“We want to open up opportunities”
On the Africa strategy of the Max Planck Society
The word “Africa” initially conjures up images of open savannahs and vast herds of wild animals. Or of poverty, hunger, diseases and conflicts. And yet Africa also holds a great and diverse research potential. Max Planck researchers have been actively carrying out research in Africa for a long time. Now the Max Planck Society is exploring to what extent it can better support African scientists on the ground. The first “Africa Round Table” (ART) was held on 15 December 2020 – initially only virtually due to the pandemic.
The MPI for Evolutionary Anthropology maintains field stations for behavioural research on great apes in the Congo and the Ivory Coast. Teams from the MPI for Animal Behaviour are on the move in Kruger National Park to record animal movements there with GPS transmitters. The MPI for Psycholinguistics is investigating linguistic diversity in different regions of Africa. And with H.E.S.S. in Namibia or the Square Kilometre Array (SKA) in South Africa, huge measuring instruments for astronomy have been created with the cooperation of Max Planck Institutes.
“I myself have been carrying out research in Africa since 1991,” says Bill Hansson, who has assumed the positon of chair of the “Africa Round Table”. “For all of us, Africa is a really ‘cool place’ to do research. But I have often felt that we are not giving back as much as we are receiving. Moreover, Africans will not want to continue playing a merely secondary role.”
Africa’s population is young – half of its billion-plus inhabitants are under 19. And even if the young Africa of smartphones and solar cells has not yet quite conquered established politics, it continues to shape and develop societies. “We can support Africans in raising this potential themselves through education. But you have to be very careful in doing so, so that you don’t expose yourself to the accusation of post-colonialism,” says Hansson. “We want to open up opportunities. But Africans should choose for themselves whether and how they want to accept them.”
As a first step, the Max Planck Society wants to establish lowthreshold measures, such as lectures and mentorships. There will also be a special partner group programme and mobility grants for African scientists who want to work temporarily in Germany at an MPI. “An important aspect must be to provide returning junior scientists with a very good chance for a start back home,” Hansson explains. The bigger challenge, however, will be to establish a long-term scientific environment and adequate research conditions. How do you make a science system work? “We can’t take our cue from European institutions like Max Planck or the French CNRS,” Hansson explains.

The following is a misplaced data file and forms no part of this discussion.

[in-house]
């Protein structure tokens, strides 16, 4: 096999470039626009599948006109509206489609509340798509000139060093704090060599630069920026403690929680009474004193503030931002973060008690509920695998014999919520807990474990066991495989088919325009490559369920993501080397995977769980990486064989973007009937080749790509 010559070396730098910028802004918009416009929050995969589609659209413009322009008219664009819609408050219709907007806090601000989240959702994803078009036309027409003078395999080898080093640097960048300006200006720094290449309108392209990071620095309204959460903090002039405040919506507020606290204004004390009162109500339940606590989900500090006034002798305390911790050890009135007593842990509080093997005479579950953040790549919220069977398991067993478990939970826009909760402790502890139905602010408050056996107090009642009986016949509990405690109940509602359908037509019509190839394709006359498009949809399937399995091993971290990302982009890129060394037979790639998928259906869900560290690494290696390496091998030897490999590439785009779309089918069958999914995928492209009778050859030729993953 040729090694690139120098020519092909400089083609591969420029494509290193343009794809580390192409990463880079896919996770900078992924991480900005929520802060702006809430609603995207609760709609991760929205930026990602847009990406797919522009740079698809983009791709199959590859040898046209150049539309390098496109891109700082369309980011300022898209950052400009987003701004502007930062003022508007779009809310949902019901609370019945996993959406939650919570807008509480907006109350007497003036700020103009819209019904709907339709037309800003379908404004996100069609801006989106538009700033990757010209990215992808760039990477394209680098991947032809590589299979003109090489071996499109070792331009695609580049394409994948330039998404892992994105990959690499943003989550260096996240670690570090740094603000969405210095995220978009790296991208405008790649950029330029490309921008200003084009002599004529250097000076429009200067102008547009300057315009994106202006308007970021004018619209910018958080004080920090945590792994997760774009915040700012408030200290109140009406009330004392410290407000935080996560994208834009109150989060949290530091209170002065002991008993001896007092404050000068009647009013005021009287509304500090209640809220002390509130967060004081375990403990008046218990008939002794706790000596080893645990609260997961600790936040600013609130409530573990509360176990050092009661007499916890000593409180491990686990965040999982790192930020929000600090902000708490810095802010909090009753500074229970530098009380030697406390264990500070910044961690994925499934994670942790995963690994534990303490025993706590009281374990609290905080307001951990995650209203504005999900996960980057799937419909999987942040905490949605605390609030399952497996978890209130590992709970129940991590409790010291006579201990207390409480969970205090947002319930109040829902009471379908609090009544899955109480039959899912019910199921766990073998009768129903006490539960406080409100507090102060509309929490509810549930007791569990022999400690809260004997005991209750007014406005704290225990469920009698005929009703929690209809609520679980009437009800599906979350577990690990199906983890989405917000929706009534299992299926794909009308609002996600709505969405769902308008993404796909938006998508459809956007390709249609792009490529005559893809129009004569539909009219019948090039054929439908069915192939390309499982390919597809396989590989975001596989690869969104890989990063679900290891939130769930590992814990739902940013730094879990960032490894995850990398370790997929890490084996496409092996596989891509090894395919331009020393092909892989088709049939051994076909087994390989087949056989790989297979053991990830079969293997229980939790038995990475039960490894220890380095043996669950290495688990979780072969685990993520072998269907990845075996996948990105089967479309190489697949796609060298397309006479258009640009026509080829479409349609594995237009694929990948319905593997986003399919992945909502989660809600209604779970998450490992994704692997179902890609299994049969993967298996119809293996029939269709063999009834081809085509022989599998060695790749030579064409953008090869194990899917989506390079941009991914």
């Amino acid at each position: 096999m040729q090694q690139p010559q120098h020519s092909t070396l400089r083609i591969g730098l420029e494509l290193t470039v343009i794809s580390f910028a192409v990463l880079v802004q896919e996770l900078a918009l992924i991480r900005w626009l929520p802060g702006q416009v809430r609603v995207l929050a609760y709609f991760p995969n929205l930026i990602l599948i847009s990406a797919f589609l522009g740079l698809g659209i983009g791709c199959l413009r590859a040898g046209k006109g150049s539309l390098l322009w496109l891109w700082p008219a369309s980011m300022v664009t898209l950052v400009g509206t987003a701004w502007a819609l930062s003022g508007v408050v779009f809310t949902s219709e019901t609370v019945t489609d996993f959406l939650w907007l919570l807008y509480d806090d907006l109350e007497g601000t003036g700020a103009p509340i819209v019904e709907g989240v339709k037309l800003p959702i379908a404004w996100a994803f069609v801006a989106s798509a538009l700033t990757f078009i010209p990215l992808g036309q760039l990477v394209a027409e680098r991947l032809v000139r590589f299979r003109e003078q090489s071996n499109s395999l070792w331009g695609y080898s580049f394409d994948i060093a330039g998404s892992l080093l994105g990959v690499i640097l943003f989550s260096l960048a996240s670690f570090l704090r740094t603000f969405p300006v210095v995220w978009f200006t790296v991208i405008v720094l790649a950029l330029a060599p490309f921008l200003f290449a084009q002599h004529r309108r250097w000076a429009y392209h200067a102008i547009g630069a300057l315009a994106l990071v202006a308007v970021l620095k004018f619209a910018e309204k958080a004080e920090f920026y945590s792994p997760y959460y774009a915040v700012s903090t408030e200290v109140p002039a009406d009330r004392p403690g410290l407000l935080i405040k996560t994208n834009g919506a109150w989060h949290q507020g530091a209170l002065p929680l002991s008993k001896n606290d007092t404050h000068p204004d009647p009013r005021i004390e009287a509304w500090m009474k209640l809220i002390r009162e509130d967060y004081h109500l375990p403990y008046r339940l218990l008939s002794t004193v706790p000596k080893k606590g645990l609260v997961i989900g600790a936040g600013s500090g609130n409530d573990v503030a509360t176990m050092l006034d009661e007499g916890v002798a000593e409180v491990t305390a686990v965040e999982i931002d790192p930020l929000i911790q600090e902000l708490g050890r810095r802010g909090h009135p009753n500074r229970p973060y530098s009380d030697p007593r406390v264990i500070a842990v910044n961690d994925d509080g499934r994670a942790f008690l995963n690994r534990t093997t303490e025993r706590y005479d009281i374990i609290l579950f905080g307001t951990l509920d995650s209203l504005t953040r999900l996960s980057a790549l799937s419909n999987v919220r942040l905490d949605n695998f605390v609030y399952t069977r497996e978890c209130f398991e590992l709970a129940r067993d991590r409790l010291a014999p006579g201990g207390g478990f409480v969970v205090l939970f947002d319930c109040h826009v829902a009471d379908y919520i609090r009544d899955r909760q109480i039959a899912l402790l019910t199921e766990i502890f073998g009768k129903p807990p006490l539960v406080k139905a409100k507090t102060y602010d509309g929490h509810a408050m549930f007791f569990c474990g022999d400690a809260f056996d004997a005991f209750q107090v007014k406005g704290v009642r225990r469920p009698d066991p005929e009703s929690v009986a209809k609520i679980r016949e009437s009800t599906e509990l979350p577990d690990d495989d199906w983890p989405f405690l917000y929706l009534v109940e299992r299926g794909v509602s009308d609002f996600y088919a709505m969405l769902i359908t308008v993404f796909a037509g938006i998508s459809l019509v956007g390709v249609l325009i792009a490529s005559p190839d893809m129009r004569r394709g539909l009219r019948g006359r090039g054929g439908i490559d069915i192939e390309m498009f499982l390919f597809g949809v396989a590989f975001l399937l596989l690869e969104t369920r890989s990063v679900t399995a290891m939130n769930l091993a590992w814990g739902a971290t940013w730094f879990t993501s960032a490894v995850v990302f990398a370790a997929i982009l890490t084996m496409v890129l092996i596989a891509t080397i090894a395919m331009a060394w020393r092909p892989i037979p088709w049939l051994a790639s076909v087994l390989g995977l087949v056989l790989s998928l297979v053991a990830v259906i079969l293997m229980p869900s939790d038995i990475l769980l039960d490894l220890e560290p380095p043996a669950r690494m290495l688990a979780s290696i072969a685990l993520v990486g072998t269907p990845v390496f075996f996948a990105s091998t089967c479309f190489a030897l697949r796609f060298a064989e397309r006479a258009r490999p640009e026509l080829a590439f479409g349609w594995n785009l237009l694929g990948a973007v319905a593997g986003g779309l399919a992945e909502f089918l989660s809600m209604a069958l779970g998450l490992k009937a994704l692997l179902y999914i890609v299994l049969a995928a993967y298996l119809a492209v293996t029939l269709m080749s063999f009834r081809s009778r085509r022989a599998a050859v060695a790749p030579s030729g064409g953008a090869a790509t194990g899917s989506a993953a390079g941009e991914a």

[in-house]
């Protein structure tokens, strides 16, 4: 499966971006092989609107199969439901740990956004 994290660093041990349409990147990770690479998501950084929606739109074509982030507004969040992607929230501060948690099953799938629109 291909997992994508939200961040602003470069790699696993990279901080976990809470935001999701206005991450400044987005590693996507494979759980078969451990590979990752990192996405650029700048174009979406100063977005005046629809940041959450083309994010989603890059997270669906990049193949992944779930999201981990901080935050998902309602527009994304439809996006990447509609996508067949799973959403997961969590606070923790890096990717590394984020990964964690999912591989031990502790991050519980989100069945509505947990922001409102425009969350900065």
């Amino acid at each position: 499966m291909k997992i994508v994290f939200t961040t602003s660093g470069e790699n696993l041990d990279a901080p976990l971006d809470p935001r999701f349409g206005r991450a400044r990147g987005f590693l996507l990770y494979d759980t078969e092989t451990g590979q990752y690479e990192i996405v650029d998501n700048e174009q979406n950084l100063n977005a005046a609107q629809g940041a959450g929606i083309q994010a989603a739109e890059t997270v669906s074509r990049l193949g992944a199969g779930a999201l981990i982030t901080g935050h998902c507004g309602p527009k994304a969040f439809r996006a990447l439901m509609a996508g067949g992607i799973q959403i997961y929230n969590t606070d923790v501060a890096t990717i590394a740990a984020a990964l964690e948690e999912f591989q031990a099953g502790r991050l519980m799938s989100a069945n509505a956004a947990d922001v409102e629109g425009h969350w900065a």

“We have to look at how research politics and granting opportunities can be set up in Africa so that they work there.” Hansson knows what he is talking about. He has been on the board of the International Centre for Insect Physiology and Ecology, or icipe, in Kenya since 2006. “When I joined the board, the institute was close to bankrupt – we more or less had to borrow money to pay the salaries,” Hansson says. But with strong local management in combination with an active Governing Council, the Center is now on a very good path. “Today, icipe is a model institute in Africa.”
International donors are eager to find someone they can trust – an efficient organisation that will take their money and put it to good use. If you have such an organisation, that’s where the money will go. “icipe has a multi million dollar budget, all ‘soft money’”, as Hansson points out. These are, for example, endowment funds. In close cooperation with the Alexander von Humboldt Foundation, which has a large alumni network in Africa, he wants to explore further funding opportunities. One thing is already clear: the MPG will need staying power and a long-term vision for Africa – there are no quick fixes.
Text: Christina Beck